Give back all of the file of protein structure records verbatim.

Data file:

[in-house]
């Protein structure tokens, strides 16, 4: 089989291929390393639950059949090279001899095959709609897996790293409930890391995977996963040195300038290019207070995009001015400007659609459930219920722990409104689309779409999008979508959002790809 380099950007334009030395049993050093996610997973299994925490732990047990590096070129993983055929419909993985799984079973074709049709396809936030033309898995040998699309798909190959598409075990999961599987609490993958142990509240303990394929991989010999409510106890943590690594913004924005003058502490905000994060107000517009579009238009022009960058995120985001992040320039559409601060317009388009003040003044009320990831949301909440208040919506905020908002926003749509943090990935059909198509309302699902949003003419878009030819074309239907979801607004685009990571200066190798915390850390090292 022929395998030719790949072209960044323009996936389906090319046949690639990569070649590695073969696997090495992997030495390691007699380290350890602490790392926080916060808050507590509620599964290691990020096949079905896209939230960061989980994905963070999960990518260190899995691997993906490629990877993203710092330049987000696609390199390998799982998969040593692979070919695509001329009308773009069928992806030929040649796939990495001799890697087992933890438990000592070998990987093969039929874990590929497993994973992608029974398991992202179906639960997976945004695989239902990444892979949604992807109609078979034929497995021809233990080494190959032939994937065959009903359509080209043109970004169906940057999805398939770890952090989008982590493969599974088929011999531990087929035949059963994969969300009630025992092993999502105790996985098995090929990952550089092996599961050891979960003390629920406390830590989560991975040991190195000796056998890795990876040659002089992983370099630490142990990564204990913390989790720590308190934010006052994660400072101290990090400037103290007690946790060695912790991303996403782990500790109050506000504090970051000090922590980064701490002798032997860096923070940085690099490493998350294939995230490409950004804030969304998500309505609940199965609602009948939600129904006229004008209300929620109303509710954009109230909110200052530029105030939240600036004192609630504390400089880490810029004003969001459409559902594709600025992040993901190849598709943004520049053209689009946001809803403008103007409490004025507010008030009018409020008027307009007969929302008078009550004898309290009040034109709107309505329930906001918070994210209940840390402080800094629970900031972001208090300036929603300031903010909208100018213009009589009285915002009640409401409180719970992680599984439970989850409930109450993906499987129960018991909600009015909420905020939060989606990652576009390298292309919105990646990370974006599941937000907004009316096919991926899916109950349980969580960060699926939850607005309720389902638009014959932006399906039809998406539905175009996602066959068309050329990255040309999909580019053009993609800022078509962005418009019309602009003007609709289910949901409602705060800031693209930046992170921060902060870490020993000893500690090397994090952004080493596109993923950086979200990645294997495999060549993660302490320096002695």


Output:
[in-house]
């Protein structure tokens, strides 16, 4: 089989291929390393639950059949090279001899095959709609897996790293409930890391995977996963040195300038290019207070995009001015400007659609459930219920722990409104689309779409999008979508959002790809 380099950007334009030395049993050093996610997973299994925490732990047990590096070129993983055929419909993985799984079973074709049709396809936030033309898995040998699309798909190959598409075990999961599987609490993958142990509240303990394929991989010999409510106890943590690594913004924005003058502490905000994060107000517009579009238009022009960058995120985001992040320039559409601060317009388009003040003044009320990831949301909440208040919506905020908002926003749509943090990935059909198509309302699902949003003419878009030819074309239907979801607004685009990571200066190798915390850390090292 022929395998030719790949072209960044323009996936389906090319046949690639990569070649590695073969696997090495992997030495390691007699380290350890602490790392926080916060808050507590509620599964290691990020096949079905896209939230960061989980994905963070999960990518260190899995691997993906490629990877993203710092330049987000696609390199390998799982998969040593692979070919695509001329009308773009069928992806030929040649796939990495001799890697087992933890438990000592070998990987093969039929874990590929497993994973992608029974398991992202179906639960997976945004695989239902990444892979949604992807109609078979034929497995021809233990080494190959032939994937065959009903359509080209043109970004169906940057999805398939770890952090989008982590493969599974088929011999531990087929035949059963994969969300009630025992092993999502105790996985098995090929990952550089092996599961050891979960003390629920406390830590989560991975040991190195000796056998890795990876040659002089992983370099630490142990990564204990913390989790720590308190934010006052994660400072101290990090400037103290007690946790060695912790991303996403782990500790109050506000504090970051000090922590980064701490002798032997860096923070940085690099490493998350294939995230490409950004804030969304998500309505609940199965609602009948939600129904006229004008209300929620109303509710954009109230909110200052530029105030939240600036004192609630504390400089880490810029004003969001459409559902594709600025992040993901190849598709943004520049053209689009946001809803403008103007409490004025507010008030009018409020008027307009007969929302008078009550004898309290009040034109709107309505329930906001918070994210209940840390402080800094629970900031972001208090300036929603300031903010909208100018213009009589009285915002009640409401409180719970992680599984439970989850409930109450993906499987129960018991909600009015909420905020939060989606990652576009390298292309919105990646990370974006599941937000907004009316096919991926899916109950349980969580960060699926939850607005309720389902638009014959932006399906039809998406539905175009996602066959068309050329990255040309999909580019053009993609800022078509962005418009019309602009003007609709289910949901409602705060800031693209930046992170921060902060870490020993000893500690090397994090952004080493596109993923950086979200990645294997495999060549993660302490320096002695």